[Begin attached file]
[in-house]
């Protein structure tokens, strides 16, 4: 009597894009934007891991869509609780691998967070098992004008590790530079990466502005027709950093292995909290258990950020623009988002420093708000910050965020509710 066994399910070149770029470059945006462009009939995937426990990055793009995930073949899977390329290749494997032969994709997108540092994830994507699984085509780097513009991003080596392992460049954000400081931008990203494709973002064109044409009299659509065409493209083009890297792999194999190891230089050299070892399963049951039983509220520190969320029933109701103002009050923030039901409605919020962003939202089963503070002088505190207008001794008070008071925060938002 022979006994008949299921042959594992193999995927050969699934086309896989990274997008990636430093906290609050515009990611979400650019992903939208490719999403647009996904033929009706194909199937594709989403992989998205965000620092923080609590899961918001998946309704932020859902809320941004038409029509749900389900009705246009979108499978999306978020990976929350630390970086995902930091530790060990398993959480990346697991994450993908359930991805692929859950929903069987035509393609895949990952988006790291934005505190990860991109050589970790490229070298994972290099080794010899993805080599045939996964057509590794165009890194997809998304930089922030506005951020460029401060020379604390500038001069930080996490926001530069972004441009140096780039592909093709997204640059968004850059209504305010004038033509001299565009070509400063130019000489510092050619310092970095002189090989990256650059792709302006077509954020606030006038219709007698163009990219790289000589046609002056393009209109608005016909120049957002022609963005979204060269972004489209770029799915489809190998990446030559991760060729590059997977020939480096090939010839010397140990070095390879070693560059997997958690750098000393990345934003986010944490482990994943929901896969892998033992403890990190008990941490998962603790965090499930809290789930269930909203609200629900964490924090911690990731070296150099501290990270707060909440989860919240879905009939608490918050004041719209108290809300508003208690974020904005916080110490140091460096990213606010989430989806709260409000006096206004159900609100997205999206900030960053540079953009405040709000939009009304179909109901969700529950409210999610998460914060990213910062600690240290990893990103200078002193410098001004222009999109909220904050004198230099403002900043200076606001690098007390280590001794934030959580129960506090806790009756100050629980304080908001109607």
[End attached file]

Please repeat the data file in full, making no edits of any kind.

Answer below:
[in-house]
């Protein structure tokens, strides 16, 4: 009597894009934007891991869509609780691998967070098992004008590790530079990466502005027709950093292995909290258990950020623009988002420093708000910050965020509710 066994399910070149770029470059945006462009009939995937426990990055793009995930073949899977390329290749494997032969994709997108540092994830994507699984085509780097513009991003080596392992460049954000400081931008990203494709973002064109044409009299659509065409493209083009890297792999194999190891230089050299070892399963049951039983509220520190969320029933109701103002009050923030039901409605919020962003939202089963503070002088505190207008001794008070008071925060938002 022979006994008949299921042959594992193999995927050969699934086309896989990274997008990636430093906290609050515009990611979400650019992903939208490719999403647009996904033929009706194909199937594709989403992989998205965000620092923080609590899961918001998946309704932020859902809320941004038409029509749900389900009705246009979108499978999306978020990976929350630390970086995902930091530790060990398993959480990346697991994450993908359930991805692929859950929903069987035509393609895949990952988006790291934005505190990860991109050589970790490229070298994972290099080794010899993805080599045939996964057509590794165009890194997809998304930089922030506005951020460029401060020379604390500038001069930080996490926001530069972004441009140096780039592909093709997204640059968004850059209504305010004038033509001299565009070509400063130019000489510092050619310092970095002189090989990256650059792709302006077509954020606030006038219709007698163009990219790289000589046609002056393009209109608005016909120049957002022609963005979204060269972004489209770029799915489809190998990446030559991760060729590059997977020939480096090939010839010397140990070095390879070693560059997997958690750098000393990345934003986010944490482990994943929901896969892998033992403890990190008990941490998962603790965090499930809290789930269930909203609200629900964490924090911690990731070296150099501290990270707060909440989860919240879905009939608490918050004041719209108290809300508003208690974020904005916080110490140091460096990213606010989430989806709260409000006096206004159900609100997205999206900030960053540079953009405040709000939009009304179909109901969700529950409210999610998460914060990213910062600690240290990893990103200078002193410098001004222009999109909220904050004198230099403002900043200076606001690098007390280590001794934030959580129960506090806790009756100050629980304080908001109607």